An increasing number of industries are committing to climate goals, CO2 reduction and sustainability. And although these terms are often understood to mean completely different things, they all have one thing in common. When assessing the environmental impact of products and services, it is important to include the bigger picture in the overall evaluation of your supply chain.
When aiming for sustainability, businesses can't only focus on manufacturing products with environmentally friendly raw materials but also take into account the carbon footprint of the transportation and delivery of goods. Clever alternatives are now playing an important role, especially as e-commerce grows.
What is climate-neutral shipping?
Climate-neutral shipping refers to all shipping methods where absolutely no climate-damaging carbon dioxide (CO2) is produced. For example, when bike couriers deliver pizza or when the CO2 emissions produced during shipping are specifically compensated for or offset. The definition of “climate-neutral” focuses on the greenhouse gas CO2, even though shipping processes can produce other climate-relevant gases like nitrogen or carbon monoxide, especially when combustion engines are used.
The focus on CO2 for climate-neutral shipping since the 2000s has generally proved to be effective, and there is a practical reason for this: it is particularly easy to calculate the amount of CO2 emissions for products and services. CO2 emissions (measured in grams, kilograms, or tons of CO2 per unit of the product) have become the common currency used in the last 20 years to understand and assess how good or bad something is from a climate perspective.
In established climate-neutral shipping, carbon emissions can be remedied accurately and precisely based on the supply chain and route taken by the products. Businesses support environmental projects or climate-friendly measures to offset this carbon footprint that mathematically compensate for the CO2 produced to create a healthy balance.
How can shippers offset CO2?
Many online shops play a key role in offsetting CO2. To be considered climate-neutral, a product or service (e.g. parcel delivery) must not cause any greenhouse gases. As complete prevention of CO2 is almost impossible in practice due to the distances that a product has to travel, the emissions have to be offset retrospectively.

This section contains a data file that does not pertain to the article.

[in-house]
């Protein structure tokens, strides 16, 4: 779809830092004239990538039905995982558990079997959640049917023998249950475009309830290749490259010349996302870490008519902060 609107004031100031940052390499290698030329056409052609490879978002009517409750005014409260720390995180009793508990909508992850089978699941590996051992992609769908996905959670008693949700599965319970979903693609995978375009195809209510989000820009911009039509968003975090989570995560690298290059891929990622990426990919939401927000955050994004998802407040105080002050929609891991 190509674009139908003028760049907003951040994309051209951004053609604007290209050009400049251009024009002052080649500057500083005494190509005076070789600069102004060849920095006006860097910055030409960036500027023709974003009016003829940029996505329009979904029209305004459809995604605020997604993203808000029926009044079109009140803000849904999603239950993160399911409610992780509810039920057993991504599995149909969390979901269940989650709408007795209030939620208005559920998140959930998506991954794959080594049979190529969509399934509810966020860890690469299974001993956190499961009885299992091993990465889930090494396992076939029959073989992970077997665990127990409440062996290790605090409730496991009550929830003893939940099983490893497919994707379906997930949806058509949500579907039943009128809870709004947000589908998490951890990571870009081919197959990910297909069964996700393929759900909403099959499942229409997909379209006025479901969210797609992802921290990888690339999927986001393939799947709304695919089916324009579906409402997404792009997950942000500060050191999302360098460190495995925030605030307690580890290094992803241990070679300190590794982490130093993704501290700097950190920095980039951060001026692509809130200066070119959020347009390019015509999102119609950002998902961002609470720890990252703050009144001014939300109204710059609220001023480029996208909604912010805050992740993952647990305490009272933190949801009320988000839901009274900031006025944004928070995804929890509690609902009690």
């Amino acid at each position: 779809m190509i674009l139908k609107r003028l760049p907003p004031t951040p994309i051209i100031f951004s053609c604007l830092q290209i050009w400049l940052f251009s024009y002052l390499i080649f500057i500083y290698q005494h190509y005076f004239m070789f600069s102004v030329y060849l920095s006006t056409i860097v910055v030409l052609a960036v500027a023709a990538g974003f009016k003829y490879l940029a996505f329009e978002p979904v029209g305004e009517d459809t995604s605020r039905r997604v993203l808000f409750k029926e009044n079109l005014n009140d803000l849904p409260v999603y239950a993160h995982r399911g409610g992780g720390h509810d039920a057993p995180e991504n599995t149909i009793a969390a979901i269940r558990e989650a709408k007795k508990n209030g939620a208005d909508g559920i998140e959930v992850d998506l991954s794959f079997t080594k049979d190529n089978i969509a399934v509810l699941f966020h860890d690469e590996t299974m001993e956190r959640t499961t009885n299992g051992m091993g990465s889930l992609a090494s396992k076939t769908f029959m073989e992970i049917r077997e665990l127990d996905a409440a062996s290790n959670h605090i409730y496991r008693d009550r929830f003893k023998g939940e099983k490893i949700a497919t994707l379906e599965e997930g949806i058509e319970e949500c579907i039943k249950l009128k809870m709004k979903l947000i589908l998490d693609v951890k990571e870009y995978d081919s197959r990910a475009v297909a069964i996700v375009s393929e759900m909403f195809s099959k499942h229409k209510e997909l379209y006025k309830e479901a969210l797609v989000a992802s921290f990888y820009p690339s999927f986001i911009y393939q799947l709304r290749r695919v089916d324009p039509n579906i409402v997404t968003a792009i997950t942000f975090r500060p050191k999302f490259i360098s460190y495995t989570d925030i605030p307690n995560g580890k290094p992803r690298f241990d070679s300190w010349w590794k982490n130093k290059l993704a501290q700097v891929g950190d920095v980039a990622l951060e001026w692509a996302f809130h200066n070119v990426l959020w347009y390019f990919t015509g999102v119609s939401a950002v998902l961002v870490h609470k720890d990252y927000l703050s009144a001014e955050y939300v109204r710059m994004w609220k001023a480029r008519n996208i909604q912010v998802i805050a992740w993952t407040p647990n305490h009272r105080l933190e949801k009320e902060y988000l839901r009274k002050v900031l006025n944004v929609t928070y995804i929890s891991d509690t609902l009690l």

One option for providers of goods or services is to offset the CO2 voluntarily by directly planting trees or getting involved in reforestation projects. They can then provide evidence to show that they are operating in a climate-neutral way overall. However, as not every provider can afford to plant a forest or trees, indirectly supporting environmental projects is another option. This can be done by making regular contributions or donations and doesn't have to be local; it can also be carried out in other countries, as climate neutrality is based on a global CO2 calculation.
The last mile: a chance for sustainable action
When considering carbon emissions along the supply chain, we can see that the crux of the issue remains on the so-called “last mile”, the final stretch before a product reaches the end consumer. And the growth of online retailing is making this last mile even more significant. Even before the online boom caused by coronavirus, last mile deliveries were causing high carbon emissions.
The forecast until 2030::
●In the next nine years, the number of deliveries by vehicle in the top 100 cities in the world will increase by 36%.
●Stricter regulation of electric vehicles in inner cities, optimized follow-up deliveries and effective data-based connectivity solutions, such as dynamic route planning, load-pooling solutions and the expansion of parcel stations will improve sustainability.
●This will, in turn, reduce CO2 emissions by 30%, with traffic congestion also decreasing by 30% and delivery costs by 25%.
Experts recommend clear regulations and laws for autonomous driving, the introduction of sustainable supply chain technologies and, last but not least, the use of data and advanced analytics for better real-time transport taxes, all of which could make the last mile more sustainable.
7SGreen – a climate-neutral delivery option
Martijn Kleij expert in e-commerce, supply chain logistics, and delivery at Seven Senders shares: “Sustainability and sustainable delivery is increasingly playing a role in consumer’s purchasing decisions. Reducing or offsetting carbon emissions in the shipping process is something we at Seven Senders have factored into our business model. As Europe’s leading delivery platform, we want to be part of the solution and are working to the best of our abilities toward becoming climate-neutral and helping our customers meet their climate goals as well with our 7S Green product.”
Find out more about our carbon-neutral shipping option by visiting our 7SGreen page and downloading the factsheet!